The electromagnetic reverberation time characteristics of indoor environments are experimentally investigated from 2 to 10 GHz. At a given frequency, the reverberation time is observed to be approximately constant for bandwidths up to 900 MHz (or larger). Moreover, the reverberation time decreases for increasing frequencies. Based on the theory of electromagnetic fields in cavities, a model to predict a room’s quality factor, reverberation time value, and average absorption coefficient is developed for the first time. The validity and robustness of the model is investigated with data obtained for various environments, central frequencies, and bandwidths.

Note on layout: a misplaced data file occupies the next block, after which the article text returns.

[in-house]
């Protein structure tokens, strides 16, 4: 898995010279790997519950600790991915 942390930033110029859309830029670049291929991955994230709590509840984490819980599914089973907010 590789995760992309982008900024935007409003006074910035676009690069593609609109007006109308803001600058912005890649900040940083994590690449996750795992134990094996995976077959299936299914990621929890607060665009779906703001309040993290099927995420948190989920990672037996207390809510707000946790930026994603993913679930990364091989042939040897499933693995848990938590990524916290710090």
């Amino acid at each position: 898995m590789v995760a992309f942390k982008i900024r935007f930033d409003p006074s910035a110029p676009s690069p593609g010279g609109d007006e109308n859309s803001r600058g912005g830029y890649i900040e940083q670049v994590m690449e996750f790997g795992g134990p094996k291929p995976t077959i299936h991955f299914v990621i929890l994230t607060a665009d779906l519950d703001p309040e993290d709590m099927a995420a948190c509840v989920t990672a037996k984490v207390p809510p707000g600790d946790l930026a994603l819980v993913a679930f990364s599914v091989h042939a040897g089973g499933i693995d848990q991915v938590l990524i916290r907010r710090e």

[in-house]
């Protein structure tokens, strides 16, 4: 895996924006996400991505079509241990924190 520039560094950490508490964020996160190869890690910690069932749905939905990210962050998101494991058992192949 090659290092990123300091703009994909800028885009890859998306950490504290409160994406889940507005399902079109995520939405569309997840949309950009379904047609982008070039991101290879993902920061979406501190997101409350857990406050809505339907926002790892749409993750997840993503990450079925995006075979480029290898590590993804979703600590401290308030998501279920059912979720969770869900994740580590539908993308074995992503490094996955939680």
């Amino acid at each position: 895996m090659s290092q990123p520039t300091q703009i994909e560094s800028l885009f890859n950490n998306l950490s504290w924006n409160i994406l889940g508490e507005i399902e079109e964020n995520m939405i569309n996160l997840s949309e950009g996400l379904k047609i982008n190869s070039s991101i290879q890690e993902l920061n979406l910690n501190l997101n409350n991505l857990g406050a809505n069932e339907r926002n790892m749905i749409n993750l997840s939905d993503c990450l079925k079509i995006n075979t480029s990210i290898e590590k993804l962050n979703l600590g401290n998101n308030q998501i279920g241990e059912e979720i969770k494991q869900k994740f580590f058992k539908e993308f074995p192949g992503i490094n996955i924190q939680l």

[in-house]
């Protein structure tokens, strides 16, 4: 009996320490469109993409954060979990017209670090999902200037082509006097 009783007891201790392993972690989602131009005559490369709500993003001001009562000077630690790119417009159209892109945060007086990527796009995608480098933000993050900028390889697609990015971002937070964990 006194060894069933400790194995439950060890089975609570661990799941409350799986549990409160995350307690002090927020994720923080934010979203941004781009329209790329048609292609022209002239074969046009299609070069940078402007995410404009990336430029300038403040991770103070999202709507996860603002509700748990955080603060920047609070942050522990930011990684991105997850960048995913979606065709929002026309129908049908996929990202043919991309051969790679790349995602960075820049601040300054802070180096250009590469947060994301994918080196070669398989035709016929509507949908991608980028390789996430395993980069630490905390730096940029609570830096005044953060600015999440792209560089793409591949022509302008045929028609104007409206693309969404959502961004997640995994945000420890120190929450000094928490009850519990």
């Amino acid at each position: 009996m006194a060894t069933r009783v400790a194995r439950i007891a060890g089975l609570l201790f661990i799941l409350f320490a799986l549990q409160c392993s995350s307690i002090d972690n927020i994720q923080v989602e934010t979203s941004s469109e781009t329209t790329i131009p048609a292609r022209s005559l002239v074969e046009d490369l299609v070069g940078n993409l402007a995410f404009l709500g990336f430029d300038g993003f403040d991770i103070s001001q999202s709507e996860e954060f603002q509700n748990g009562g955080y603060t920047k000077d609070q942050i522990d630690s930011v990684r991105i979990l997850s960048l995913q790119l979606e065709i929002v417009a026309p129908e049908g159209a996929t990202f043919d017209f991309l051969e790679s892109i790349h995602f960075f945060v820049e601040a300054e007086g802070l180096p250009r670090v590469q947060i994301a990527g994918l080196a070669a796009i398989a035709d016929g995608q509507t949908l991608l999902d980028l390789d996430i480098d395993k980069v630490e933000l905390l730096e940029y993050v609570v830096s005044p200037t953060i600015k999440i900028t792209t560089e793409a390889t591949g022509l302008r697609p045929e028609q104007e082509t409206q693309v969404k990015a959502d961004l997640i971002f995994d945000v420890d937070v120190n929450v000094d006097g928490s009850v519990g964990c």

As a validation, the model is applied to another room from 2 to 10 GHz and a maximum (resp. average) relative error of 22.30% (resp. 8.80%) was obtained with a rms error of 1.90 ns. Furthermore, good agreement is obtained with results reported in the literature with settings falling into the model range; scenarios for which relative errors smaller than 10% were computed. The results demonstrate that this approach is not only an accurate alternative to the reverberation time measurements and computations in indoor environments from 2 to 10 GHz, but also a viable route to link propagation mechanisms in indoor scenarios with reverberation chambers.